Let's Talk About Sex! Conference & Tracking Your Neighbours' Bodily Functions
Two items that might be of interest to you.
First, from the SisterSong Women of Color Reproductive Health Collective, a conference announcement:
Let's Talk About Sex! A fun, four-day conference [in Chicago, IL] for women of color to come together and create strategies for achieving reproductive and sexual rights in communities of color. Providers, educators, community activists, parents and their children are invited to join the 1200+ attendees that will push forward a holistic pro-health, pro-sex reproductive justice movement that celebrates family choices, sexuality and wellness in communities of color.
Attendees will gain tools and accurate, positive information about sexuality to take back to their communities. Workshops and plenaries include topics such as sexuality, microbicides, genetic engineering, LBGTQ issues, midwifery, erotica, religion, sex work, STD's, youth, militarism and more, all through a reproductive justice lens.
SisterSong will celebrate with informational sessions, spoken word, poetry, film screenings, and cultural performances. There will also be special workshops by and for young women. Dr. Joycelyn Elders will give the keynote address during the conference.
Thank you to SisterSong's Linda Freeman Walker for the pointer. [More conference information, here.]
Although I'm not familiar with SisterSong (I took a quick look at their site, and they seem a bit hippie-ish for my taste--they want to achieve complete physical, mental, spiritual, political, economic, and social well-being of women and girls, and end all forms of oppression. Utopian, in my opinion.), I support any organization whose goal is to educate women of color and policy makers on reproductive and sexual health and rights, and to work towards the access of health services, information and resources that are culturally and linguistically appropriate.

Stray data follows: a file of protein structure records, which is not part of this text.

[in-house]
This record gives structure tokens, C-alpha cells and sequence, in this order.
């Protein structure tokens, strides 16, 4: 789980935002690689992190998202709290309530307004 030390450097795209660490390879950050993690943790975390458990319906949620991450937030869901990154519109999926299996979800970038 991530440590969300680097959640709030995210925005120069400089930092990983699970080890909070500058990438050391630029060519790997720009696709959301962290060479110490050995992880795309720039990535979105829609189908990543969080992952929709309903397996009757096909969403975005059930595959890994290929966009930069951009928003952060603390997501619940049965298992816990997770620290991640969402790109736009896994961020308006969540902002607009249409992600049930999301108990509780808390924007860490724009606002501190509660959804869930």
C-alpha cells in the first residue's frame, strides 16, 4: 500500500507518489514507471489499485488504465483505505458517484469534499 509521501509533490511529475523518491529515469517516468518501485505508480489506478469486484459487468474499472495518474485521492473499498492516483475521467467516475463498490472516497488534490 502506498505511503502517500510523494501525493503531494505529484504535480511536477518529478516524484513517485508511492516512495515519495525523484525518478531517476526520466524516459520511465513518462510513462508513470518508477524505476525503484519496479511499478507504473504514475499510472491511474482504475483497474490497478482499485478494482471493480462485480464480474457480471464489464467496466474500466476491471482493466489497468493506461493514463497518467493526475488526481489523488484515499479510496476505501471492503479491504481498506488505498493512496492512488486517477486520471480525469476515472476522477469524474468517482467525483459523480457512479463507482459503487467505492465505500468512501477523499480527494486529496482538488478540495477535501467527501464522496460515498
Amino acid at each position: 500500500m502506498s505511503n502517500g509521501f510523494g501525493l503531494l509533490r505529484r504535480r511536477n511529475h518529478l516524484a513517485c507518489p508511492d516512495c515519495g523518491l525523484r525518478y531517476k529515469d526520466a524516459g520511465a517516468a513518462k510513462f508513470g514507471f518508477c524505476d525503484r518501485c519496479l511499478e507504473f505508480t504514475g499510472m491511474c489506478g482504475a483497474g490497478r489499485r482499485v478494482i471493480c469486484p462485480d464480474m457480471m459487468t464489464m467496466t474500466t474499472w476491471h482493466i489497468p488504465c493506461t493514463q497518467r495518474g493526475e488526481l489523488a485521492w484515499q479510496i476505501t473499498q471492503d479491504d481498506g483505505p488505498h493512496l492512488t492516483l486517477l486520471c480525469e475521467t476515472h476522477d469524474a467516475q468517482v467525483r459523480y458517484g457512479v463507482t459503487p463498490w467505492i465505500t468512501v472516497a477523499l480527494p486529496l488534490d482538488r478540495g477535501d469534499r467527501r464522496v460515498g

Second, PT Lee, founder, alerts us to his new site, whoissick.org, a tech-savvy hypochondriac's dream come true. [Just kidding, PT Lee. Thank you for the notice.]
The site is focused on bringing health information to the public by tracking and monitoring current and local sicknesses. Essentially, it is Web2.0/User generated content meets Healthcare through a Google Maps interface. Basically, you have a runny nose, you Map it, or you have a pressing need to find out the state of runny noses in your area, you have a look at the reported cases in your neighbourhood.
My take on the site: I agree with the author of this article, in that I'm not sure exactly what the site is intended to do. Since the symptoms are self reported--without a firm diagnosis, you can't tell if there's an outbreak of food poisoning, or if a lot of lactose intolerant people happen to live in your area--I'm not clear how the user-generated reports would benefit you in your hour of need. So, for now you could use it for entertainment (let's face it, being able to Map your GI upset or monitor your neighbours' is just cool), but keep an eye on it to see what develops.